All-Electric Eviation Makes Debut at Paris Air Show | Flying Magazine

All-Electric Eviation Makes Debut at Paris Air Show

An Israeli startup wants to change the point-to-point travel equation with this economical alternative to airline travel.

Eviation

Israeli startup Eviation Aircraft introduced its all-electric airplane at the 2017 Paris Air Show.

Eviation Aircraft

This year’s Paris Air Show is brimming with technological innovations from a variety of startups that dream of disrupting the traditional aviation travel paradigm. One of the more interesting ideas comes from Eviation Aircraft, a first-time Paris exhibitor that just launched an all-electric airplane designed to fly for 600 or so nautical miles at a cost similar to travel by airliner (or even bus) over the same distances.

The Israeli startup plans to build a prototype next year of the three-engine distributed-propulsion aircraft that would feature one electric motor at the tail and one on each wingtip for unheard of aerodynamic efficiency. The claim is that the motors on the wingtips would enable significant drag reduction while variable power could also be used for yaw control, managed automatically by software, said Eviation co-founder and CEO Omer Bar-Yohay.

The first Eviation production model is slated to arrive in 2020. It will carry six to nine passengers using electric motors supplied either by Yasa of England or Siemens of Germany as well as 6,000 pounds of batteries. If that sounds like a lot, well, it is – but it’s necessary to propel the aircraft, which will have a max takeoff weight of just under 12,000 pounds, a max payload of 2,750 pounds and a cruise speed of 240 ktas, all fairly incredible projections from a company that wants to change the world of aviation, and maybe the world in general.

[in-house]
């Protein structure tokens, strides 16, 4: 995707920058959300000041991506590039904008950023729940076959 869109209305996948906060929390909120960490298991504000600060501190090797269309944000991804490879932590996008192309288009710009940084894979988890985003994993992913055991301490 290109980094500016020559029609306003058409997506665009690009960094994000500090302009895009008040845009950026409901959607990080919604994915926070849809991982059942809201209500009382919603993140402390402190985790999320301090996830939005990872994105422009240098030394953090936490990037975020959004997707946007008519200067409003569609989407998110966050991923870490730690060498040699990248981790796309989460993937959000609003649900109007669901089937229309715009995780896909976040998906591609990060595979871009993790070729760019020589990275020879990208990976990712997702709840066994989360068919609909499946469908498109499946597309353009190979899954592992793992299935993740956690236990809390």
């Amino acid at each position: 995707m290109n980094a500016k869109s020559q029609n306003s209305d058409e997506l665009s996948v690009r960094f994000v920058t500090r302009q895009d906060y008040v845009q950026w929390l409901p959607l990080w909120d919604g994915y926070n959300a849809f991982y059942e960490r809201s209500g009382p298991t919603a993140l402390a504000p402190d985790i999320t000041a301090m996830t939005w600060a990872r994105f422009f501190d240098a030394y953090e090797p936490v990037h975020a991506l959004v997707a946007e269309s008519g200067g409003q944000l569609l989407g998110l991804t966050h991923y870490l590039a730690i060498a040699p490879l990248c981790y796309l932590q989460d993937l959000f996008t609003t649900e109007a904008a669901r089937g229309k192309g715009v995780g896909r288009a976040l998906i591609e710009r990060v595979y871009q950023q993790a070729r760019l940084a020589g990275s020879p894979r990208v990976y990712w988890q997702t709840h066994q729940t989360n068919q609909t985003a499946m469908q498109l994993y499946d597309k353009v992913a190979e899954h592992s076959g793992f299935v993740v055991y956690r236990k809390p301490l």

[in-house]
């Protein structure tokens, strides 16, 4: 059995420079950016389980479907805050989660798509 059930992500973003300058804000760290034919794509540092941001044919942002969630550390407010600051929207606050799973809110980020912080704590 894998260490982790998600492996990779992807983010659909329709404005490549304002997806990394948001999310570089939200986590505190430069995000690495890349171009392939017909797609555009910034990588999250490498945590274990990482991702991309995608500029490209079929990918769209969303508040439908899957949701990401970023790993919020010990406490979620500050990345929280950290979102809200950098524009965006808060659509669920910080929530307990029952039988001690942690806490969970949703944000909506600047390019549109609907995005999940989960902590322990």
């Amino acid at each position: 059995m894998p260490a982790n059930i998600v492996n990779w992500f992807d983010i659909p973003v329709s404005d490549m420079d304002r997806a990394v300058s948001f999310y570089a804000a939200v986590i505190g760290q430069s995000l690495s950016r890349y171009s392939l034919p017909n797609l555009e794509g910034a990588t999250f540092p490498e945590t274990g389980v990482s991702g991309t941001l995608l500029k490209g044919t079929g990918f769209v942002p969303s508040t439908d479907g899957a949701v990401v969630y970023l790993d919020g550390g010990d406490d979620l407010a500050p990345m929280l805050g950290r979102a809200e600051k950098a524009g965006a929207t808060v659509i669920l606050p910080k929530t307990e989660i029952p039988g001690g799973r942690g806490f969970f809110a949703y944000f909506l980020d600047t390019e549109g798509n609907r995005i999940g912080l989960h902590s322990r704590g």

“At a time when we are more connected than ever, our mobility options must adapt to reflect this new, efficient future," said Bar-Yohay. "Whether it is a zero emissions, low-cost trip from Silicon Valley to San Diego, or Seoul to Beijing, our all-electric aircraft represents a chance for people to move with the speed and impact our global economy now demands."

Eviation was formed by Bar-Yohay and two other Israeli entrepreneurs. The company is being self-funded for now, but the trio plans to start raising the capital necessary for the certification effort in the coming months and eventually hopes to partner with an established airframe manufacturer on the ambitious project.

The composite aircraft would feature a V tail and sit atop long landing gear. Eviation will take advantage of new regulations created in the upcoming Part 23 rewrite, which has the goal of cutting aircraft certification costs and allowing new technologies such as electric propulsion to be used in general aviation for the first time.

A follow-on version of Eviation’s unusual airplane would seat as many as 13 people, cruise at 30,000 feet and be powered by aluminum fuel cell technology, for which Eviation already owns the intellectual property.

Price for the smaller initial version is targeted at around $2.6 million, while the larger aircraft would sell for about $4 million and be positioned as a competitor to the Pilatus PC-12 and Beech King Air 350.

Even with the hefty price tag, Eviation’s founders say the cost per seat mile for an aircraft that requires no jet fuel or avgas would be under 10 cents, making regional travel aboard its electric aircraft as economical as airline travel today.

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